Volodymyr Honcharovsky | Wounds
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Volodymyr Honcharovsky

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Volodymyr and his wife Oksana kiss in their home in Teofipol. “Life for us is very difficult at the moment. We hoped that he would slowly begin to walk again, but as you see, there have been no changes.” Teofipol, Khmelnytsky Oblast, November 17, 2014

Volodymyr Honcharovsky, 31, married and a father of 4 children, was severely wounded on February 20, 2014, during the Euromaidan Revolution. He was shot three times, twice in the back and once in the right arm, while attempting to reach wounded demonstrators who had been shot by security forces on Institutska Street. Mr. Honcharovsky underwent multiple operations in Ukraine and Germany, but has significant and persistent issues. These include extreme pain throughout his body due to nerve damage, which often inhibits him from physical therapy. 

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“I went to the Maidan on February 1st. I could not sit and watch the disorder [from afar] — the beating of children, students as well as their parents at the hands of the Berkut [riot police]. I could not wait and watch…. My heart was being torn apart by what was happening in the State.”

Volodymyr is prepared for an X-ray at a hospital in Truskavetz, where he is undergoing physical therapy. Truskavetz, Lviv Oblast, September 6, 2014

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X-rays of Volodymyr’s prosthetic in his lower spine, which he received in Germany. Svyatets, Khmelnytsky Oblast, December 9, 2014

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Volodymyr’s mother Ljudmyla massages her son’s back in their home. Svyatets, Khmelnytsky Oblast, January 26, 2015

 

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“I wish this pain on no one, but would like the man who shot me in the back to feel it for at least a short moment.” 

Volodymyr reacts to severe pain due to nerve damage. Teofipol, Khmelnytsky Oblast, November 17, 2014

 

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“I taught myself how to give injections, so I don’t wake up my son, wife or mother in the middle of the night.” Volodomyr administers a dose of nalbuphine, a powerful painkiller, as his son Nazar sleeps. A daily dose consists of 1 or 2 injections. At times Volodomyr administers up to six injections in a day. February 6, 2015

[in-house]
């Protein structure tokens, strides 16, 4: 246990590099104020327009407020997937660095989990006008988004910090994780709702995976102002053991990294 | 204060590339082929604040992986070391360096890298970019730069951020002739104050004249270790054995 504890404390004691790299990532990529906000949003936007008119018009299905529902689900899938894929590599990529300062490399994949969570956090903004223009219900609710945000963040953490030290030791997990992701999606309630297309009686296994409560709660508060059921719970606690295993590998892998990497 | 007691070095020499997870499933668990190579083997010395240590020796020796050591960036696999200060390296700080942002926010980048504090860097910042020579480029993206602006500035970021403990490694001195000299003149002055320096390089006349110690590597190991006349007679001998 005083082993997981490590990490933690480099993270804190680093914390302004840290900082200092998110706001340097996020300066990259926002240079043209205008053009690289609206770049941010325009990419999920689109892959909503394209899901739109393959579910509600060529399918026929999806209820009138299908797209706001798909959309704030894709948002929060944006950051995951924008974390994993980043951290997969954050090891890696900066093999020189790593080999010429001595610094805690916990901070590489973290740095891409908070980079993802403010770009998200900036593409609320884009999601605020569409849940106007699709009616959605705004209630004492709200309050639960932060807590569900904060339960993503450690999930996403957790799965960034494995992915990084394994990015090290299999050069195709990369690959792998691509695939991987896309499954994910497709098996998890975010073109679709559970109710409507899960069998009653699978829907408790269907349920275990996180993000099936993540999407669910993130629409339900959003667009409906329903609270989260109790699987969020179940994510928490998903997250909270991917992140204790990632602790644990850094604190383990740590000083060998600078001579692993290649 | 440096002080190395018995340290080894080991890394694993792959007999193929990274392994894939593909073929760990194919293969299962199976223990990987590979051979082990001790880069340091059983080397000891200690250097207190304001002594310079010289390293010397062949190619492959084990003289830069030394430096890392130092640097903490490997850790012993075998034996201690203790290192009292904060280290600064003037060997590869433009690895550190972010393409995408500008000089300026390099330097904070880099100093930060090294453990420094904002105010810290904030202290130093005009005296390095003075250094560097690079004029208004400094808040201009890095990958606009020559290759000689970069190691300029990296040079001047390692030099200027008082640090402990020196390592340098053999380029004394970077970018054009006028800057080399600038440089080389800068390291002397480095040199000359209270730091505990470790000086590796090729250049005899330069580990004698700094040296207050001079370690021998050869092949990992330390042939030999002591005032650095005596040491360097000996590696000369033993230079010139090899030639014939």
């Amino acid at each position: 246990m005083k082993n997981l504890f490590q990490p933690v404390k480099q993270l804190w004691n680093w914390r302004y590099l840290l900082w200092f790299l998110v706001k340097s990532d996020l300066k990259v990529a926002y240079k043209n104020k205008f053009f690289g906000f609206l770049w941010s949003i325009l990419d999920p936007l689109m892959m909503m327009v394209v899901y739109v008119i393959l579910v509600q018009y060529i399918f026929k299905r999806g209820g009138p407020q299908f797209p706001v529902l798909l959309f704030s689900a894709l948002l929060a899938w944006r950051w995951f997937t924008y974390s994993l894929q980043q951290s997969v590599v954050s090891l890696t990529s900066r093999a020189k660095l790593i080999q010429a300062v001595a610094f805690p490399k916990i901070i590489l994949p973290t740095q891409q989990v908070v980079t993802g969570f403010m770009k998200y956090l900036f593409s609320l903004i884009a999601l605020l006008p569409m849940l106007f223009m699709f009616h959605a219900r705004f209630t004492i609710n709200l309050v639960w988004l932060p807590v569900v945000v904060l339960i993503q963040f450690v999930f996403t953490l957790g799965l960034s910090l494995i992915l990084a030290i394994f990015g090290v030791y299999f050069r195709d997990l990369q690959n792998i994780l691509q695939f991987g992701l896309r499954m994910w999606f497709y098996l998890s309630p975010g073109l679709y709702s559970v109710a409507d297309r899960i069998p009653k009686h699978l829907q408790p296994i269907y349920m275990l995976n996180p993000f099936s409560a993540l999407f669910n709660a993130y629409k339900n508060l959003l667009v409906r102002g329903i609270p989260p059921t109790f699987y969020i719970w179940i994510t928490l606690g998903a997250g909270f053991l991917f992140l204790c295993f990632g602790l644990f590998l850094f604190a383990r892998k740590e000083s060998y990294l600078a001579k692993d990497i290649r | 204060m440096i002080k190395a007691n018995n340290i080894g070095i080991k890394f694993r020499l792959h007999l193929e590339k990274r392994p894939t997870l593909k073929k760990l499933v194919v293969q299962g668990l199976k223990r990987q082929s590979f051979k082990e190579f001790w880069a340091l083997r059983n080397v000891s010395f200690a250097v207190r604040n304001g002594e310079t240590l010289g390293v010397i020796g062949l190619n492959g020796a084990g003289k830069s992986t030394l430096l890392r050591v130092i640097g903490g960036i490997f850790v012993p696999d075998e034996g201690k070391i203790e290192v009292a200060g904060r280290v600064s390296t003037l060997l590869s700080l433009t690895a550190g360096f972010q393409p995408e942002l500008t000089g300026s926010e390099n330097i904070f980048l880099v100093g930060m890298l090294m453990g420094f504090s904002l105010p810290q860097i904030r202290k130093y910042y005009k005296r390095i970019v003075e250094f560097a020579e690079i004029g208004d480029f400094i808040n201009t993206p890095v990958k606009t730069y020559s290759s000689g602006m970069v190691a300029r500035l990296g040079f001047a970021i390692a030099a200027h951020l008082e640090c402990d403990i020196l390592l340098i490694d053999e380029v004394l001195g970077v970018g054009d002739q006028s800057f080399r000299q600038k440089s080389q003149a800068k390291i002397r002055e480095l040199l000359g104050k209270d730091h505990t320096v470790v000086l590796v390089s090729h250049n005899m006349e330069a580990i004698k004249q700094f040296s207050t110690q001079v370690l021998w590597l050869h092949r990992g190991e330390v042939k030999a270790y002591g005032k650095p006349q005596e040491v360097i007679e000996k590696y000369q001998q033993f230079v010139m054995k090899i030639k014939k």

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Volodymyr sits in church after his son’s Christening. Teofipol, Khmelnytsky Oblast, November 16, 2014

 

 

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Volodymyr is assisted down a set of stairs after his son’s Christening. Proper infrastructure for the physically disabled barely exists in Ukrainian cities, towns and villages. Teofipol, Khmelnytsky Oblast, November 16, 2014

 

 

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Volodymyr dances with family and friends at a café after his son’s Christening. Teofipol, Khmelnytsky Oblast, November 16, 2014

 

 

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Oksana Khivchuk, 33, holds her 5 month-old son Nazar. She learned she was pregnant shortly after Volodymyr was wounded during the Euromaidan Revolution. Teofipol, Khmelnytsky Oblast, February 6, 2015

 

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“I pray and place my hope in the Lord that he will help me to stand on my legs.”

Volodomyr works with a physical therapist at a training center in Truskavets. He has feelings in his legs and can take small steps for short distances, but his legs have atrophied. It is also often extremely difficult for him to walk due to extreme pain caused by nerve damage. Truskavets, Lviv Oblast, October 6, 2014

 

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“One hundred were killed while I was only wounded. Just for that, I thank God I survived.”   

Volodymyr makes his bed at the Khmelnytsky City Hospital for Infectious Diseases. He was recently diagnosed with hepatitis C. It is believed he contracted the virus while receiving medical care after being wounded during the Euromaidan Revolution. Khmelnytsky, December 11, 2014

 

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Volodomyr propels his wheelchair outside his home. Svyatets, Khmelnytsky Oblast, December 10, 2014